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Excellent exposures of a well-preserved Pleistocene coral reef (dated 120 to 140 thousand years B.P.) extend along the shore northwest of Cockburn Town on the island of San Salvador, which lies at the eastern edge of the Bahamas platform 600 km (375 mi) east-southeast of Miami, Florida. The reef was buried sequentially by nearshore marine and terrestrial carbonate sands during a lowering of sea level. This shoaling produced a vertical sequence of carbonate rocks that represents a progressive change from shallow subtidal through beach to dunel environments.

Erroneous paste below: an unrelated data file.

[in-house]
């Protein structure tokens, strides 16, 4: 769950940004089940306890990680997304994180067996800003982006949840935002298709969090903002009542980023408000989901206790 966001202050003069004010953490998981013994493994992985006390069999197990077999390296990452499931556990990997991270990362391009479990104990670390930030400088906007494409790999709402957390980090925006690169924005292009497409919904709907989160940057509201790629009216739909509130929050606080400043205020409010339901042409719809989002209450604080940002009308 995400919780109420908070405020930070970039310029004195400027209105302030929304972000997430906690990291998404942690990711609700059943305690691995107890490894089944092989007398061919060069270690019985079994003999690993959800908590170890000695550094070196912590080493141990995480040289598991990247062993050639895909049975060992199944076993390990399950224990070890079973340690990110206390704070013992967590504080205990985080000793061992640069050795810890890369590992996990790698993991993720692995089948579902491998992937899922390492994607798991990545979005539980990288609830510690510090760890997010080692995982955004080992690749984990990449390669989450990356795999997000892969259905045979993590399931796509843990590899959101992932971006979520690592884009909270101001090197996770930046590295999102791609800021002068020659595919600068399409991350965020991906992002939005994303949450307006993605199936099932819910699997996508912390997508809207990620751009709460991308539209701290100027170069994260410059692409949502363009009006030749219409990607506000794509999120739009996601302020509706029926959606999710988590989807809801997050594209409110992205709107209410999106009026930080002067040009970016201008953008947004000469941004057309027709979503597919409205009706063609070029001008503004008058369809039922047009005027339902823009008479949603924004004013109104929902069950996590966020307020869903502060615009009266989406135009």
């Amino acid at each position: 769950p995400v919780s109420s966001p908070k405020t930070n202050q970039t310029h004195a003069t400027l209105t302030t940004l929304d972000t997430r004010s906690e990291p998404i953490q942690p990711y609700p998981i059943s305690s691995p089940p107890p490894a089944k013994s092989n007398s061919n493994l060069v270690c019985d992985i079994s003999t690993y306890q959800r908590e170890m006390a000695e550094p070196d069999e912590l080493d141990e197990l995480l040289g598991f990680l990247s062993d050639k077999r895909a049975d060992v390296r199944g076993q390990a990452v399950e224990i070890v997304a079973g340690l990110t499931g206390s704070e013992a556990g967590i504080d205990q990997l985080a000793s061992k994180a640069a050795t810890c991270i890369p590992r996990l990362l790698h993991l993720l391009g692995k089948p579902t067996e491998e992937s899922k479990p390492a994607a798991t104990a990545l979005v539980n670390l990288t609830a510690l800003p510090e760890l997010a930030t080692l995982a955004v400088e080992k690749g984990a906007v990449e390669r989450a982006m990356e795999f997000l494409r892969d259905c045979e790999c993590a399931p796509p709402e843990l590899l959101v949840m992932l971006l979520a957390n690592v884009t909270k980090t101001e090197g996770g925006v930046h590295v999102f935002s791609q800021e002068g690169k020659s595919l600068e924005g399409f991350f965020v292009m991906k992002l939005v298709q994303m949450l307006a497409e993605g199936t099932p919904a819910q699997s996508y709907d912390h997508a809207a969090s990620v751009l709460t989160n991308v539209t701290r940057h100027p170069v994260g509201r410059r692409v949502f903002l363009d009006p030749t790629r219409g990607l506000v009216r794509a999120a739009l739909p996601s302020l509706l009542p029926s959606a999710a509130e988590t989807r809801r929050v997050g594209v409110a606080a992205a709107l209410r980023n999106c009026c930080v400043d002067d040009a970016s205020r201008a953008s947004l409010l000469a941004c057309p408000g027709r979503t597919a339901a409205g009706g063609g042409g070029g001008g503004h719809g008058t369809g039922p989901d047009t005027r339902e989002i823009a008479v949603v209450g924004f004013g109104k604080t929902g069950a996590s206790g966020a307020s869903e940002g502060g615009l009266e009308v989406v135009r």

Acropora palmata, A. cervicornis, Diploria sp., and Montastrea annularis are found in growth position up to 2 m (6 ft) above present mean sea level (MSL). Coral rubble, composed principally of A. cervicornis and A. palmata, commonly occurs subjacent to, adjacent to, and up to 80 cm (31 in.) above the in-situ corals. Gullies in the coral rudites are filled by coarse skeletal calcarenites, which in some places contain well-preserved, irregular boxworks of Ophiomorpha sp. and Skolithos linearis burrows. The calcarenites extend upward and outward from the gullies to overlie the corals and coral rudites; lowermost beds commonly have trough cross bedding extending up to 3.6 m (12 ft) above MSL. Upward, the calcarenites become finer grained, skeletal, intraclastic, peloidal, and oolitic, wit gently seaward dipping planar cross beds and beachrock clast breccias occurring up to 4 m (13 ft) above MSL. Fine-grained eolianites with abundant rhizocretions and some paleosols occur higher than 4 m (13 ft) above MSL, and this elevation marks the maximum height of sea level during the development of the Cockburn Town reef. Following this high stand, lowering of sea level produced this fine Pleistocene example of a shallowing-upward carbonate sequence.
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